ARE SIMILARITIES ASSOCIATING COLOURS AND EMOTIONS COINCIDENTAL OR UNIVERSAL AND SUBCONSCIOUS?
Previous posts in this series have shown how similar colours are used to represent the same emotions.
- Emojis use yellow to represent happy feelings and blue is associated with sadness.
- The Atlas of Emotions uses 5 colours: enjoyment is yellow/orange, sadness is blue, disgust is green, fear is purple and anger is red.
Are the same emotional colour choices coincidental?
The movie Inside Out uses the same colours as the Atlas of Emotions.
It is the story of a young girl and how her five emotions develop from birth. Each personified emotion has appropriate facial features, which is no surprise as the Paul Ekman Group, discussed in the second blog in the series, consulted on the film.
In an interview the film director explained his colour choices:
- Joy was a golden star but yellow is easier to create digitally
- Blue teardrops represented sadness
- He perceived fear as a purple raw nerve
- Angry people turn red in the face
- Brocolli is green and disgusting
Other examples of colour symbology include:
- Purple - associated with royalty because the dye was expensive and hard to obtain.
- In China, red is a lucky colour but is linked to communist brutality in Russia
Colour Theory and Emotions
In Germany in the early 1800s, Goethe instinctively associated colours with characteristics and feelings on this colour wheel.
Modern colour/emotion associations are very different from those suggested by Goethe and Kandinsky perhaps because there are differences in culture and eras.
Any similarity linking colours with emotions in the Atlas of Emotions, emojis and Inside Out seem coincidental maybe down to conscious Colour Symbology.
Designing for a universal emotional response to colours means that we must all perceive the same thing when we look at it.
READ MY NEXT POST TO UNDERSTAND THE SCIENCE BEHIND HOW WE “SEE”
Emoji – A small image used to communicate information without using words
Personified – representing something which is not a person in human form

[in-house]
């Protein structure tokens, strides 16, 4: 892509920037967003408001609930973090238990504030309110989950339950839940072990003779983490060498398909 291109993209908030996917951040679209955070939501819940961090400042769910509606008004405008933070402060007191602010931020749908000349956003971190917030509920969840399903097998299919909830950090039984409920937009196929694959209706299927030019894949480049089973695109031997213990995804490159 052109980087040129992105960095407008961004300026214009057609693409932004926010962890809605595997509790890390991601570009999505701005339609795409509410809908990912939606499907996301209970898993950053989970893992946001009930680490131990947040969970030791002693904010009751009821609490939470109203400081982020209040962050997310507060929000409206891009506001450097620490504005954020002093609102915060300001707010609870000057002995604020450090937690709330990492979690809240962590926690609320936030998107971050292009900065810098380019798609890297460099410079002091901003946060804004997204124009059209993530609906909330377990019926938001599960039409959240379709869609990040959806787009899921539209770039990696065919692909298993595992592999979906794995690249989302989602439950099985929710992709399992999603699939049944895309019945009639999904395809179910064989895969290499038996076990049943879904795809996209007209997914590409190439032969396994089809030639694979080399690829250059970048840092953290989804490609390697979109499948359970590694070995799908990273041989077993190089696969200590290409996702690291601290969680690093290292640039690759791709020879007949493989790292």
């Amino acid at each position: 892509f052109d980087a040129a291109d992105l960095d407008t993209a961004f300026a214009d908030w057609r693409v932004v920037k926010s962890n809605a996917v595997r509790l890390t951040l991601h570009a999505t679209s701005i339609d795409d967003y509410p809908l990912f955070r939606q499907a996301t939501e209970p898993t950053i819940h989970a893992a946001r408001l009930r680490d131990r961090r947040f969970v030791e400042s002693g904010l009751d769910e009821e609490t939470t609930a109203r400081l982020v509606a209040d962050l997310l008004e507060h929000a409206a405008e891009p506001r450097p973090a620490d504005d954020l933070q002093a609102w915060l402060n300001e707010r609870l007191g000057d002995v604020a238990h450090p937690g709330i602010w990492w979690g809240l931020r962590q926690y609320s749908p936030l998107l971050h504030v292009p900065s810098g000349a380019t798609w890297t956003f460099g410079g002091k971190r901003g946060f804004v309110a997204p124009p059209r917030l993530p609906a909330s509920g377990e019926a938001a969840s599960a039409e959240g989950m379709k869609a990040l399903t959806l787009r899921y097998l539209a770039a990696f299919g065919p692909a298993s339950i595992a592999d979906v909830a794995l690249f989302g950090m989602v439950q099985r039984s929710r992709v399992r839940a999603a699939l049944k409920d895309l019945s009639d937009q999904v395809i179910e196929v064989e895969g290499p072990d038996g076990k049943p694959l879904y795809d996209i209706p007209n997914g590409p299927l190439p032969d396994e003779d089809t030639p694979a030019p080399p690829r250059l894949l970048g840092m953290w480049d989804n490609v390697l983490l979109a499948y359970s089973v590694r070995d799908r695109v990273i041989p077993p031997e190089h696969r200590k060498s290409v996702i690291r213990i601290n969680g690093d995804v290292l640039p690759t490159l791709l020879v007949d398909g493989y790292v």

Colour Symbology describes when association are dependent on culture, age or gender.
Eras – periods in time
Further reading if this topic is of interest to you:
Contentserver.com.au. (2015). [online] Available at: https://contentserver.com.au/assets/497342_p10840532_p_v7_af.jpg [Accessed 4 Dec. 2019].
Paul Ekman Group. (2015). The Science of Inside Out | How Emotions Work | Paul Ekman Group. [online] Available at: https://www.paulekman.com/blog/the-science-of-inside-out/ [Accessed 19 Dec. 2019].
Movies & TV Stack Exchange. (2015). Why are the emotions colored in the way they are?. [online] Available at: https://movies.stackexchange.com/questions/42672/why-are-the-emotions-colored-in-the-way-they-are [Accessed 13 Dec. 2019].
Ede & Ravenscroft. (2020). Royal Robes. [online] Available at: https://www.edeandravenscroft.com/ceremonial-dress/royal-robes/ [Accessed 13 Dec. 2019].
The Shutterstock Blog. (2015). Symbolism Of Colors and Color Meanings Around The World. [online] Available at: https://www.shutterstock.com/blog/color-symbolism-and-meanings-around-the-world [Accessed 19 Jan. 2020].
Ivanovic, I. (2019). Symbolic Color Associations in Goethe's Farbenlehre and its Application in the Pictorial Work of its Early Receptors. [online] (PDF) Symbolic Color Associations in Goethe's Farbenlehre and its Application in the Pictorial Work of its Early Receptors. Available at: https://www.researchgate.net/publication/331043528_Symbolic_Color_Associations_in_Goethe%27s_Farbenlehre_and_its_Application_in_the_Pictorial_Work_of_its_Early_Receptors/figures?lo=1 [Accessed 18 Dec. 2019].
Google.com. (2020). Color Theory according to Wassily Kandinsky: "Concerning the Spiritual in Art". [online] Available at: https://www.google.com/url?sa=t&rct=j&q=&esrc=s&source=web&cd=31&ved=2ahUKEwiFpeCepvbkAhWEzKQKHRdHB3sQFjAeegQICBAC&url=https%3A%2F%2Fwww.mat.ucsb.edu%2F~g.legrady%2Facademic%2Fcourses%2F12w259%2FKandinsky_%2520Color%2520Theory.pdf&usg=AOvVaw1nPqT73HB45y1pcGPint4F [Accessed 15 Dec. 2019].